Boeing unveils software overhaul to 737 MAX jets

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U.S. top aircraft manufacturer Boeing Company on Wednesday announced a software update designed to fix bugs in the flight control system of its 737 MAX jets that led to two deadly crashes in less than five months.

Boeing said it has updated the anti-stall Maneuvering Characteristics Augmentation System (MCAS) flight control system to provide additional layers of protection for MCAS to avoid reading erroneous data from sensors.

The flight control system will compare inputs from both Angle of Attack (AOA) sensors of the aircraft instead of one, and if there is a disagreement of 5.5 degrees or more with wing flaps retracted, MCAS will not be activated, Boeing explained.

In case of an accident, MCAS will not be allowed to command more stabilizer inputs than can be counteracted by the flight crew, so that pilots will have the ability to override MCAS and manually control the airplane, Boeing said.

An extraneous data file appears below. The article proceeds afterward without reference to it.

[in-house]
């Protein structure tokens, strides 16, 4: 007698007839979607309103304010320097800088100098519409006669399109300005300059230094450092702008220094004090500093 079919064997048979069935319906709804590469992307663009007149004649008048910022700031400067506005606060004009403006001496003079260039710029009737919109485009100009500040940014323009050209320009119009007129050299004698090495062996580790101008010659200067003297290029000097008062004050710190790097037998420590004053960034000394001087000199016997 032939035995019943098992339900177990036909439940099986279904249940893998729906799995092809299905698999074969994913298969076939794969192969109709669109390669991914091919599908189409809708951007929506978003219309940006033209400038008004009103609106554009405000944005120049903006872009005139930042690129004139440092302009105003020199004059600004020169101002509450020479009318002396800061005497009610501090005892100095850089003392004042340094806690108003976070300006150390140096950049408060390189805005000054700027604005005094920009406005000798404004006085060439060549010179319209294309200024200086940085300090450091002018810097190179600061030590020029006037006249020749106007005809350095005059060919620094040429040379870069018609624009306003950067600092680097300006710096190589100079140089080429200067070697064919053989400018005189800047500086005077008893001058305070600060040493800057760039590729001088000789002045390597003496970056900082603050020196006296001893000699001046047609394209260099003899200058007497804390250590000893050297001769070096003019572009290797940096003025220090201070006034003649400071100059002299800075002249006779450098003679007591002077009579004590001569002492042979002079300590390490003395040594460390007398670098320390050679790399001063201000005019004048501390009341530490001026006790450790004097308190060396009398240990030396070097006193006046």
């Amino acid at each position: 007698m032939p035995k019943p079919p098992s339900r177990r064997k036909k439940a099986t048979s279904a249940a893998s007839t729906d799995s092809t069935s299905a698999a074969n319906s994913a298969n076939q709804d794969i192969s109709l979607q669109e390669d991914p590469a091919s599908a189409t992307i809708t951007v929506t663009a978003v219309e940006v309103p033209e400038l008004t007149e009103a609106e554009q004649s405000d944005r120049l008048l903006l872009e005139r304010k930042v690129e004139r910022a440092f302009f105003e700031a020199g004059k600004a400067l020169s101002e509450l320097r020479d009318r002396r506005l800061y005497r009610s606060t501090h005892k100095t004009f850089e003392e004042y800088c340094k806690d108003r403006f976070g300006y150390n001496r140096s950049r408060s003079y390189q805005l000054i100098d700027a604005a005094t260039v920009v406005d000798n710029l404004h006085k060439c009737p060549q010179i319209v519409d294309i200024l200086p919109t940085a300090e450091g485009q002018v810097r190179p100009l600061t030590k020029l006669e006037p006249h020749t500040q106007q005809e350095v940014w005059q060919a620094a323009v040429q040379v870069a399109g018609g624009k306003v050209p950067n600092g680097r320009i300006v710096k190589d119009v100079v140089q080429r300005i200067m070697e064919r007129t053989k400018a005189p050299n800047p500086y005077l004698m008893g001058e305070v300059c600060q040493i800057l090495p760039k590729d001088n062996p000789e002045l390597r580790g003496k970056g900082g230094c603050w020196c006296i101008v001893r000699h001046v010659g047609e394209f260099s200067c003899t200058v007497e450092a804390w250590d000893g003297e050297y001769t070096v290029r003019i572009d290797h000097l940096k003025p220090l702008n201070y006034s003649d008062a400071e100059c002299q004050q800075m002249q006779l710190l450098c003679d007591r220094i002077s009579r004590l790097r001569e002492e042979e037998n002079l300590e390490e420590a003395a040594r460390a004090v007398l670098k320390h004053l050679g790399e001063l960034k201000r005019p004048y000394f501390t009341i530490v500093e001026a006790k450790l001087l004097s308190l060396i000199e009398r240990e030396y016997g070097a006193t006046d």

The company added that it has produced an updated PC-based training program for all 737 MAX pilots to better understand Operations Manual Bulletin, updated Speed Trim Fail Non-Normal Checklist and revised its Quick Reference Handbook.

The software update included information about MCAS improvements that are key to preventing uncontrollable stall allegedly linked to the air crash of Indonesian Lion Air Flight 610 (JT610), which killed all the 189 people aboard a 737 MAX jet last October.

Boeing said the improved software has been "put through hundreds of hours of analysis, laboratory testing, verification in a simulator and two test flights, including an in-flight certification test with Federal Aviation Administration (FAA) representatives on board as observers."

Boeing has been under intense scrutiny from the public and federal regulators amid mounting concerns about the safety of its 737 MAX aircraft, which was involved in an air crash of Ethiopian Airlines Flight 302 (ET302) in mid-March, in which all 149 passengers and eight crew members died.

The similarities between JT610 and ET302 crashes have led to a global grounding of all Boeing 737 MAX jets. 

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